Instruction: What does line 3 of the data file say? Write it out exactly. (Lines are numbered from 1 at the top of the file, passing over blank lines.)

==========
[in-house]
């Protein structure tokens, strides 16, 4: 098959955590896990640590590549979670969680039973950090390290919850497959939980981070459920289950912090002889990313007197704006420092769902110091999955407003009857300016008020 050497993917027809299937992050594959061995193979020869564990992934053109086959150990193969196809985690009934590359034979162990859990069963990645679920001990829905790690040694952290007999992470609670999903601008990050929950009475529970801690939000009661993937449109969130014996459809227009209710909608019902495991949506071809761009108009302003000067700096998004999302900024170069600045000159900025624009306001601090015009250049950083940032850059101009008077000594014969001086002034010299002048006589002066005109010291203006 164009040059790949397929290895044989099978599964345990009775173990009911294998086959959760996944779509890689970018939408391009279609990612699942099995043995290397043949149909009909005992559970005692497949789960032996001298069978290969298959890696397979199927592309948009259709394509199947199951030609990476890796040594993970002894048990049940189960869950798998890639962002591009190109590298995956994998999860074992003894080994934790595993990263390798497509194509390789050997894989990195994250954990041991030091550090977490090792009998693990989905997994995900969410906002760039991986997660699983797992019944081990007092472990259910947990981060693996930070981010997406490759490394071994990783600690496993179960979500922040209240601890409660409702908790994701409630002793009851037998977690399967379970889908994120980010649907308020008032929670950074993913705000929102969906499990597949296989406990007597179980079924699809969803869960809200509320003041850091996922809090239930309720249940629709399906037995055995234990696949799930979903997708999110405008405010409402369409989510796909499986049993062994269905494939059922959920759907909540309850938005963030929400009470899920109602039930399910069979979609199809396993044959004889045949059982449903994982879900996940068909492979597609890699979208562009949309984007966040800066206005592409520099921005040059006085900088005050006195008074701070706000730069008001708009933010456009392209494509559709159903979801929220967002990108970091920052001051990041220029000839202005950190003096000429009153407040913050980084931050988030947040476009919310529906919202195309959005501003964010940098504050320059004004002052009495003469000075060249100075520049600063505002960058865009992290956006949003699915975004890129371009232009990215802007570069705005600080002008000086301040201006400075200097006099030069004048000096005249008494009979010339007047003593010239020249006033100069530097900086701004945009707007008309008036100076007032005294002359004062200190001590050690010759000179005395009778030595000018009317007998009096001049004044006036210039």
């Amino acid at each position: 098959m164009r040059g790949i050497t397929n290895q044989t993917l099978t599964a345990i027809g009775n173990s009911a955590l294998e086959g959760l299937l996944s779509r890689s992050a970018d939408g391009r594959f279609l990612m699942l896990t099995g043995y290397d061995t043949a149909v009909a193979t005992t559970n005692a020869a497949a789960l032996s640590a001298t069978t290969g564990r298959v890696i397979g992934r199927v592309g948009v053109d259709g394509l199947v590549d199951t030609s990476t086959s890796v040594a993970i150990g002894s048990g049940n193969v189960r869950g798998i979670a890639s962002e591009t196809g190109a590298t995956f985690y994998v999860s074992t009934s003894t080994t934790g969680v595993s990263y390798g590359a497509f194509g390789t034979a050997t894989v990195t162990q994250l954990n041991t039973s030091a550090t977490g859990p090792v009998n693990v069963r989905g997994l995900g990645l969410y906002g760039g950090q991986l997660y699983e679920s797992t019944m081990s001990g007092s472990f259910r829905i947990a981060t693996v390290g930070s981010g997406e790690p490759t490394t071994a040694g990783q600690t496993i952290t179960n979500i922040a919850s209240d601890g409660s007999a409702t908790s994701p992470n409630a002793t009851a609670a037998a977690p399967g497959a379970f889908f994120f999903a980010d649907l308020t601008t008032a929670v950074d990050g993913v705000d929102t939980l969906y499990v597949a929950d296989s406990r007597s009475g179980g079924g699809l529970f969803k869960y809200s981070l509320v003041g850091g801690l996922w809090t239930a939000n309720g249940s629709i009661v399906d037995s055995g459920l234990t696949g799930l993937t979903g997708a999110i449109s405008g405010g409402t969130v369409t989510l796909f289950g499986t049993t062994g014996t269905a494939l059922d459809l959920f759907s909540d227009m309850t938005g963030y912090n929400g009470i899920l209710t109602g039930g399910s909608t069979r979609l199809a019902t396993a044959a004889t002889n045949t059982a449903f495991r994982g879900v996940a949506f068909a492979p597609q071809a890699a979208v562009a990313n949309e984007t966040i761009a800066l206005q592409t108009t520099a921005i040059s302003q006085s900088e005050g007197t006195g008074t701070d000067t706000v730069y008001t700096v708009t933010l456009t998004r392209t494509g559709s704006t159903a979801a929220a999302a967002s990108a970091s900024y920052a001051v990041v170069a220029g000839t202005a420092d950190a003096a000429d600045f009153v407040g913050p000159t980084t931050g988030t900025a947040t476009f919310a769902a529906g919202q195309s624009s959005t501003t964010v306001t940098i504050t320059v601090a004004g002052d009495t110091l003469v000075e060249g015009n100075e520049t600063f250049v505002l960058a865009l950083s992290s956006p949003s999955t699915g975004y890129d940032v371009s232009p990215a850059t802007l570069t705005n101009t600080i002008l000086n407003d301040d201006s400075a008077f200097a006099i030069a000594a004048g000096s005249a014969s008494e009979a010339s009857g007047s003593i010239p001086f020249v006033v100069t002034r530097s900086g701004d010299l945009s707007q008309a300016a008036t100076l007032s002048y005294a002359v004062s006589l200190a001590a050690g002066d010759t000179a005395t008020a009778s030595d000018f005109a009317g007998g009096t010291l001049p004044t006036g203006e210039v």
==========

């Amino acid at each position: 098959m164009r040059g790949i050497t397929n290895q044989t993917l099978t599964a345990i027809g009775n173990s009911a955590l294998e086959g959760l299937l996944s779509r890689s992050a970018d939408g391009r594959f279609l990612m699942l896990t099995g043995y290397d061995t043949a149909v009909a193979t005992t559970n005692a020869a497949a789960l032996s640590a001298t069978t290969g564990r298959v890696i397979g992934r199927v592309g948009v053109d259709g394509l199947v590549d199951t030609s990476t086959s890796v040594a993970i150990g002894s048990g049940n193969v189960r869950g798998i979670a890639s962002e591009t196809g190109a590298t995956f985690y994998v999860s074992t009934s003894t080994t934790g969680v595993s990263y390798g590359a497509f194509g390789t034979a050997t894989v990195t162990q994250l954990n041991t039973s030091a550090t977490g859990p090792v009998n693990v069963r989905g997994l995900g990645l969410y906002g760039g950090q991986l997660y699983e679920s797992t019944m081990s001990g007092s472990f259910r829905i947990a981060t693996v390290g930070s981010g997406e790690p490759t490394t071994a040694g990783q600690t496993i952290t179960n979500i922040a919850s209240d601890g409660s007999a409702t908790s994701p992470n409630a002793t009851a609670a037998a977690p399967g497959a379970f889908f994120f999903a980010d649907l308020t601008t008032a929670v950074d990050g993913v705000d929102t939980l969906y499990v597949a929950d296989s406990r007597s009475g179980g079924g699809l529970f969803k869960y809200s981070l509320v003041g850091g801690l996922w809090t239930a939000n309720g249940s629709i009661v399906d037995s055995g459920l234990t696949g799930l993937t979903g997708a999110i449109s405008g405010g409402t969130v369409t989510l796909f289950g499986t049993t062994g014996t269905a494939l059922d459809l959920f759907s909540d227009m309850t938005g963030y912090n929400g009470i899920l209710t109602g039930g399910s909608t069979r979609l199809a019902t396993a044959a004889t002889n045949t059982a449903f495991r994982g879900v996940a949506f068909a492979p597609q071809a890699a979208v562009a990313n949309e984007t966040i761009a800066l206005q592409t108009t520099a921005i040059s302003q006085s900088e005050g007197t006195g008074t701070d000067t706000v730069y008001t700096v708009t933010l456009t998004r392209t494509g559709s704006t159903a979801a929220a999302a967002s990108a970091s900024y920052a001051v990041v170069a220029g000839t202005a420092d950190a003096a000429d600045f009153v407040g913050p000159t980084t931050g988030t900025a947040t476009f919310a769902a529906g919202q195309s624009s959005t501003t964010v306001t940098i504050t320059v601090a004004g002052d009495t110091l003469v000075e060249g015009n100075e520049t600063f250049v505002l960058a865009l950083s992290s956006p949003s999955t699915g975004y890129d940032v371009s232009p990215a850059t802007l570069t705005n101009t600080i002008l000086n407003d301040d201006s400075a008077f200097a006099i030069a000594a004048g000096s005249a014969s008494e009979a010339s009857g007047s003593i010239p001086f020249v006033v100069t002034r530097s900086g701004d010299l945009s707007q008309a300016a008036t100076l007032s002048y005294a002359v004062s006589l200190a001590a050690g002066d010759t000179a005395t008020a009778s030595d000018f005109a009317g007998g009096t010291l001049p004044t006036g203006e210039v």